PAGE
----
If we think back on our own childhoods, we can probably remember bad parenting that hurt us, but also good parenting that stayed with us and continues to strengthen and comfort us even as a memory. This shows that good parenting is real parenting, and it is powerful. So it’s good practice to remind yourself of what you’re doing right. There is probably more than you think, and it probably means more than you realize. Go ahead and list it off for yourself, the slight and the huge, the occasional and the constant. Most parents are doing so much better than they think they are.
I’m not saying we should hold out for the perfect spouse; and I’m not saying you should flee from a relationship the first time conflict crops up. It’s very good to test how well the two of you can work through problems together. And every human being brings a certain amount of imperfection into a relationship: Bad habits, personality flaws, unsavory pasts, immaturity, selfishness, and so on. Everyone’s got something — probably several things — wrong with them; and every good relationship will have conflict at some point.
But there are some flaws that should make us pause, think hard, and possibly back away before we make any vows.
Image: Skedonk [CC BY-SA 2.0 (https://creativecommons.org/licenses/by-sa/2.0)]
The thesaurus is a book made not only for utility, but for delight, and that’s surely part of why it’s fallen out of favor. Delight is an imprecise business, and it has its perils.
Image: Iron age coins from Beverly – Portable Antiquities Scheme from London, England [CC BY 2.0 (https://creativecommons.org/licenses/by/2.0)]
Probably I will never know what became of that offering I made. It’s not really my business, any more than it’s my business what a beggar does with my donation or a bride does with the toaster I give her on her wedding day. A gift is a gift! All I know is I gave what I have, and I will forever be glad that I made that gift. Once you put something in God’s hands with sincerity and trust, you are praising God. That is never a waste.
Image via MaxPixel (Public Domain)
Good and loving and patient God, difficult me.
Adult converts sometimes sheepishly admit that confession scares them. What they may not know is cradle Catholics often feel the same way. Very often, anxiety around confession begins in childhood, when well-meaning parents send kids all the wrong messages about when, how, and why we go to confession.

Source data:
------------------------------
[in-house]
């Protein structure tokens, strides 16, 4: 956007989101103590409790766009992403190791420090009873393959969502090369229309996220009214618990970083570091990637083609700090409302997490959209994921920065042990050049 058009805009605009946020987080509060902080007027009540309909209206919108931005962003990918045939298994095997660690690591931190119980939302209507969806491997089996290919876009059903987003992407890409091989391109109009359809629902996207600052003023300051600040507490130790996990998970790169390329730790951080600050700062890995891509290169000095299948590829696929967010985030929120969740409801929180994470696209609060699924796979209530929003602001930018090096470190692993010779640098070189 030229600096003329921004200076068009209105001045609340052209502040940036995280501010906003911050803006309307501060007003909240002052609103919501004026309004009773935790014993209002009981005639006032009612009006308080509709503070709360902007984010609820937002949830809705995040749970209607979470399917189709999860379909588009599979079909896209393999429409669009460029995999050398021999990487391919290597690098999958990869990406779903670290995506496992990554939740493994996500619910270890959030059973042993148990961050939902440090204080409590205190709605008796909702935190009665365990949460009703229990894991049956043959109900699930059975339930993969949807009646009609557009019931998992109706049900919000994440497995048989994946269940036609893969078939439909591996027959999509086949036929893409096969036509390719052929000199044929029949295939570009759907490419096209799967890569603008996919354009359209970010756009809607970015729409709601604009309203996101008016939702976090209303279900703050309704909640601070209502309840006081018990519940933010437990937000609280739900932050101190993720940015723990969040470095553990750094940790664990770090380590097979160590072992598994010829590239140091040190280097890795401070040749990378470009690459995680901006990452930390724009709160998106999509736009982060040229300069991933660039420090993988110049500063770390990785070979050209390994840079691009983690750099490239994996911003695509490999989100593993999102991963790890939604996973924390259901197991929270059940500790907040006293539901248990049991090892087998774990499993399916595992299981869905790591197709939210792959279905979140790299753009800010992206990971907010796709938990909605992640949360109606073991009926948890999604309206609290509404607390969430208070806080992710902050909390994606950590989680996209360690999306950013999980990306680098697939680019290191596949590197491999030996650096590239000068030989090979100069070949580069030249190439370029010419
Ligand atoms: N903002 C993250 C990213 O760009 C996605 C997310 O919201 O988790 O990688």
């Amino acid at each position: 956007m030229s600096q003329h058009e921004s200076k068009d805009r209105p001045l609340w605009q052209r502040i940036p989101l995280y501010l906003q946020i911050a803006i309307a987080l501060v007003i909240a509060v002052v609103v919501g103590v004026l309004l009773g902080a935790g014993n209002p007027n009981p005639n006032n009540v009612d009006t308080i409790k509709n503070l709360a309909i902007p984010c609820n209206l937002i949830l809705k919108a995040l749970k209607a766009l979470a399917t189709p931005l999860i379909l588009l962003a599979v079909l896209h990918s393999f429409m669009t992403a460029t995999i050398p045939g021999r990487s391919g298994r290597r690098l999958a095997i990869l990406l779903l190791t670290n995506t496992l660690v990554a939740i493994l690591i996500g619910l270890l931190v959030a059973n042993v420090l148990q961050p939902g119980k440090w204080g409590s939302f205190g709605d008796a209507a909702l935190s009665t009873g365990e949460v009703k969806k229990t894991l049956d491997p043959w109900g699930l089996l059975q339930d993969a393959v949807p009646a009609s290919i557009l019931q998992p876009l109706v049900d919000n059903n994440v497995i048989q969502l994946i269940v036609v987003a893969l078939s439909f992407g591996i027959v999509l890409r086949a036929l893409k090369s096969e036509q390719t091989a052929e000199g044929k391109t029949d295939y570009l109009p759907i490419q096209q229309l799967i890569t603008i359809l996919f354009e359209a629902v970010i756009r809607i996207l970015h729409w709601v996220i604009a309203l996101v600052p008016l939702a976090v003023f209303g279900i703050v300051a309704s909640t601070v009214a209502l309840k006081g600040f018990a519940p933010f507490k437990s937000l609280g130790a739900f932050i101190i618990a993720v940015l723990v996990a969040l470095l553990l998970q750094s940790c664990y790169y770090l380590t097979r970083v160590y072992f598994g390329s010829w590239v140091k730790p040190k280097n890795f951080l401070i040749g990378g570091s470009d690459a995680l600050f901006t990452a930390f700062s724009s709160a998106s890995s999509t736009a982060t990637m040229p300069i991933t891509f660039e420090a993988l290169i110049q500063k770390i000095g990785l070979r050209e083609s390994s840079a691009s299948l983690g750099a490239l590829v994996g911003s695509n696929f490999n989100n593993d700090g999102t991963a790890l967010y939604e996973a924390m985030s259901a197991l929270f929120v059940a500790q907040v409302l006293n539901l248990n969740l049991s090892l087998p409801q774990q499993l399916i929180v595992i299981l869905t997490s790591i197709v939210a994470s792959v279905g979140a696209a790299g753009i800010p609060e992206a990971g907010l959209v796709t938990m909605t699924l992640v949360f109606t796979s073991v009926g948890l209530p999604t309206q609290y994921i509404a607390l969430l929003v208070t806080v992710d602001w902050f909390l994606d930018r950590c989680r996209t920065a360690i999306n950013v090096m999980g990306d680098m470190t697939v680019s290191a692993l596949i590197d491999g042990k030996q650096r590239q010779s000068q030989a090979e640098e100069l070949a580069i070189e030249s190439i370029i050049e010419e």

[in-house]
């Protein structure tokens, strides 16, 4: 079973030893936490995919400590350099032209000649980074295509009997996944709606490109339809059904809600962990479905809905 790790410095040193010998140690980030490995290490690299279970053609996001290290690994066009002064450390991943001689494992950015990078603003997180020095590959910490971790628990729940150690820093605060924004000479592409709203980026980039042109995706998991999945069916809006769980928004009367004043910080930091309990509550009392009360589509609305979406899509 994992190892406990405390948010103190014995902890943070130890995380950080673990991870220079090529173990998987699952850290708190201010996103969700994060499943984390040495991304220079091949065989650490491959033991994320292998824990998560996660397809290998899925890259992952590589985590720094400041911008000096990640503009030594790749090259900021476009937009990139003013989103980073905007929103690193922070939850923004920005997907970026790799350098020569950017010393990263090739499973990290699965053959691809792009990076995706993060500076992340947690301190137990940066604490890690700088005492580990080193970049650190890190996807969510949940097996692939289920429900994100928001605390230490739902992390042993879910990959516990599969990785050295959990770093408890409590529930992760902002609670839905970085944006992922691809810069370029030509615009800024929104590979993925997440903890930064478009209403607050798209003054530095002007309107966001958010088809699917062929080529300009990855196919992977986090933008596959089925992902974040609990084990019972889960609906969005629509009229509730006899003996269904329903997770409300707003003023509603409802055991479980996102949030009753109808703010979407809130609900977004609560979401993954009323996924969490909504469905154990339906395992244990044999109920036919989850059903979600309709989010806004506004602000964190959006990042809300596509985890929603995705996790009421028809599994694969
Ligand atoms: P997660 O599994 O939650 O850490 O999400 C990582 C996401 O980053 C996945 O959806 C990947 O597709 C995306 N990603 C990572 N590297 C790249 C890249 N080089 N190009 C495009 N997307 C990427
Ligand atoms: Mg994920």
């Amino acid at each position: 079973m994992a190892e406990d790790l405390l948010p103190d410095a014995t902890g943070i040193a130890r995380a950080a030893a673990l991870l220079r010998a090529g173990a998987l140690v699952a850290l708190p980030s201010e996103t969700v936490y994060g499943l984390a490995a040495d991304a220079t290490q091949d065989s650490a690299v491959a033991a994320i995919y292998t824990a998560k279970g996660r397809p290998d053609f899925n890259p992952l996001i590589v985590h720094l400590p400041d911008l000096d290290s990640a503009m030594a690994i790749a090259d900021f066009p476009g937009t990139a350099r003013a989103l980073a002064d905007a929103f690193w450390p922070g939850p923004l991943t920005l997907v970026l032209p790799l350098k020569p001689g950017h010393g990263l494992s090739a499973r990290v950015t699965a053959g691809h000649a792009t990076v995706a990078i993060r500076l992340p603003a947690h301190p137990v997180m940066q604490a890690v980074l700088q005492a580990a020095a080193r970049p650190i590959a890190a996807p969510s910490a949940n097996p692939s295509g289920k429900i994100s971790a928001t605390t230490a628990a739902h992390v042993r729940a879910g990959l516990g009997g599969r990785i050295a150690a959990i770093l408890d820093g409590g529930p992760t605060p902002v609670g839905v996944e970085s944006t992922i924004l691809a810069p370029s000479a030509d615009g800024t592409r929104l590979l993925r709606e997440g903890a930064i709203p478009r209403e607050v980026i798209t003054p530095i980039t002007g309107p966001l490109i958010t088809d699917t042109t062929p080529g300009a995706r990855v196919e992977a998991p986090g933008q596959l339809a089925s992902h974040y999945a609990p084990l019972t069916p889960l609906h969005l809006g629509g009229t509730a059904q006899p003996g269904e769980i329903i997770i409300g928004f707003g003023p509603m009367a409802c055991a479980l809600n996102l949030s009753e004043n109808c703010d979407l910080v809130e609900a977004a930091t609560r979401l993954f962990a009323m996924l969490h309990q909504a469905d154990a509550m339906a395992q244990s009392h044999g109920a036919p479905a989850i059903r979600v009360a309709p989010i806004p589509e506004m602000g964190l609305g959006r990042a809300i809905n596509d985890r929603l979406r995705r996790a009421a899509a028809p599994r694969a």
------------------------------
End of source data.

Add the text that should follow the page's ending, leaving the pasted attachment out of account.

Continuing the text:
But children aren’t doomed to hate confession. Here are some things you can do to mitigate anxiety and help kids even learn to look forward to confession . . .
In case some of you were curious about my process. This takes you from accepting the gig straight up to the day before.
Image: Gregor Reisch [Public domain]
If you think of the liturgical year as a lifetime, the Christmas season is a very brief babyhood, just a bright little sliver on the pie chart, and the dark wedge of Lent hits right around the teen or early adult years.
Doesn’t that explain a thing or two?
A frequent question: What books are good for Catholic teenagers and young adults looking to deepen their faith? I have some suggestions!
What often happens is that the Church really does teach something wise, just, and compassionate that would alleviate suffering or at least not compound it; but the suffering person is surrounded by Catholics who, in the name of the Church, teach or imply things that are cruel, unreasonable, and unjust. And their friends pile on, and they apply guilt and psychological pressure, and they ostracize anyone who doesn’t knuckle under to their personal opinions masquerading as dogma.
Here we have a real problem.